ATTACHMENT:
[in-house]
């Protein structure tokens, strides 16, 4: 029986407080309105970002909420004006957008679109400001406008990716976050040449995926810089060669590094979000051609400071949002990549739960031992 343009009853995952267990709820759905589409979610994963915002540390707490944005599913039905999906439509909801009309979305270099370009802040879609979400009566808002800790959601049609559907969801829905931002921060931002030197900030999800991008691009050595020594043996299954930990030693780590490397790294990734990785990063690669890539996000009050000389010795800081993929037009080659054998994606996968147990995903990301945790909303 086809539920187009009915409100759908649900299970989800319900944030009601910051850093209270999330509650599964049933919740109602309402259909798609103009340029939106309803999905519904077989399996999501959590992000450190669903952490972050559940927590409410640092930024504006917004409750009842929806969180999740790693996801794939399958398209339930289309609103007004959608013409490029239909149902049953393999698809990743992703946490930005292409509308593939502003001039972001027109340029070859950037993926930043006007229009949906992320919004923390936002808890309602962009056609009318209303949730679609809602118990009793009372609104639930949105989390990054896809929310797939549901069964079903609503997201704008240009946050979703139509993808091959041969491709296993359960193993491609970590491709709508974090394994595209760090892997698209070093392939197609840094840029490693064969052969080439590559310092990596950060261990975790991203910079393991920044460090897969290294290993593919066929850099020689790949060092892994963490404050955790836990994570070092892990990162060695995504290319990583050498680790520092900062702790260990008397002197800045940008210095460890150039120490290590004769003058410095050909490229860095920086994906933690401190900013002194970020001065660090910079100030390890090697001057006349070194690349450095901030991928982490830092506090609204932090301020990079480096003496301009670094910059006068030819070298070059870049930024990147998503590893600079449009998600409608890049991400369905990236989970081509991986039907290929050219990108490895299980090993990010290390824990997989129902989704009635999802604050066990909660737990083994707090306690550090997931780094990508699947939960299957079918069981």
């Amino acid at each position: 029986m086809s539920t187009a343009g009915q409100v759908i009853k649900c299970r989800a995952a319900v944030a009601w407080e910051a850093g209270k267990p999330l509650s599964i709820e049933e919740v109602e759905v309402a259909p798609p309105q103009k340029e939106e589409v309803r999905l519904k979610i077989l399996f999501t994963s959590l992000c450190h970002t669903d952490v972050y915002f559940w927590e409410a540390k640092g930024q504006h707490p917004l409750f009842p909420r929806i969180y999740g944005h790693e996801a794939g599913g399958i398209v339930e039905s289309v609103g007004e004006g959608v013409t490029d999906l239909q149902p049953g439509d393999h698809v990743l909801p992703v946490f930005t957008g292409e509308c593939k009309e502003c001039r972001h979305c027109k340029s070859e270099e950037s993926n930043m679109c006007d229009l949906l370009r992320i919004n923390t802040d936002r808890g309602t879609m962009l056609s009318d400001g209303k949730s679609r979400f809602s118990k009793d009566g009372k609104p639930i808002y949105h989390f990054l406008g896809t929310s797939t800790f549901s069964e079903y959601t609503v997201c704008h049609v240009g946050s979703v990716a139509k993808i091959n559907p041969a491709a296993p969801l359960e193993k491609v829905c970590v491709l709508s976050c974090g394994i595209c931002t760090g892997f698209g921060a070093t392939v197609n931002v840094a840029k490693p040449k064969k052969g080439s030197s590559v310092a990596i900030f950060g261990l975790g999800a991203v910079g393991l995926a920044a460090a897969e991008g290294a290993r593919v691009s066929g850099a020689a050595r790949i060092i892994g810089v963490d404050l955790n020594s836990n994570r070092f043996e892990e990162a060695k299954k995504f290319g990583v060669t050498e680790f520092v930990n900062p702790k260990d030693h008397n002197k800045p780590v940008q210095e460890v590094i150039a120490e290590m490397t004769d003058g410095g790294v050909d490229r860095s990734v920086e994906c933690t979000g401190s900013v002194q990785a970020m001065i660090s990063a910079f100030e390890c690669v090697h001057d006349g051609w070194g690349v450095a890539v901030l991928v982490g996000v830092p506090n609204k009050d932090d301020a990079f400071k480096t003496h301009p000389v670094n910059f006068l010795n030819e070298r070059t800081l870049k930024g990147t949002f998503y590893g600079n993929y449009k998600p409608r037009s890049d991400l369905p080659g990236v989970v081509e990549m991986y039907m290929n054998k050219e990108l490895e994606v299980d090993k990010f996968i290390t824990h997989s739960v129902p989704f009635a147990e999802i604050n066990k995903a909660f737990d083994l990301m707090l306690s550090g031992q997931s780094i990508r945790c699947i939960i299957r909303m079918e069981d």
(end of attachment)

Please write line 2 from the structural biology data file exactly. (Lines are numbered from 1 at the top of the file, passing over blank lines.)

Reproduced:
């Protein structure tokens, strides 16, 4: 029986407080309105970002909420004006957008679109400001406008990716976050040449995926810089060669590094979000051609400071949002990549739960031992 343009009853995952267990709820759905589409979610994963915002540390707490944005599913039905999906439509909801009309979305270099370009802040879609979400009566808002800790959601049609559907969801829905931002921060931002030197900030999800991008691009050595020594043996299954930990030693780590490397790294990734990785990063690669890539996000009050000389010795800081993929037009080659054998994606996968147990995903990301945790909303 086809539920187009009915409100759908649900299970989800319900944030009601910051850093209270999330509650599964049933919740109602309402259909798609103009340029939106309803999905519904077989399996999501959590992000450190669903952490972050559940927590409410640092930024504006917004409750009842929806969180999740790693996801794939399958398209339930289309609103007004959608013409490029239909149902049953393999698809990743992703946490930005292409509308593939502003001039972001027109340029070859950037993926930043006007229009949906992320919004923390936002808890309602962009056609009318209303949730679609809602118990009793009372609104639930949105989390990054896809929310797939549901069964079903609503997201704008240009946050979703139509993808091959041969491709296993359960193993491609970590491709709508974090394994595209760090892997698209070093392939197609840094840029490693064969052969080439590559310092990596950060261990975790991203910079393991920044460090897969290294290993593919066929850099020689790949060092892994963490404050955790836990994570070092892990990162060695995504290319990583050498680790520092900062702790260990008397002197800045940008210095460890150039120490290590004769003058410095050909490229860095920086994906933690401190900013002194970020001065660090910079100030390890090697001057006349070194690349450095901030991928982490830092506090609204932090301020990079480096003496301009670094910059006068030819070298070059870049930024990147998503590893600079449009998600409608890049991400369905990236989970081509991986039907290929050219990108490895299980090993990010290390824990997989129902989704009635999802604050066990909660737990083994707090306690550090997931780094990508699947939960299957079918069981």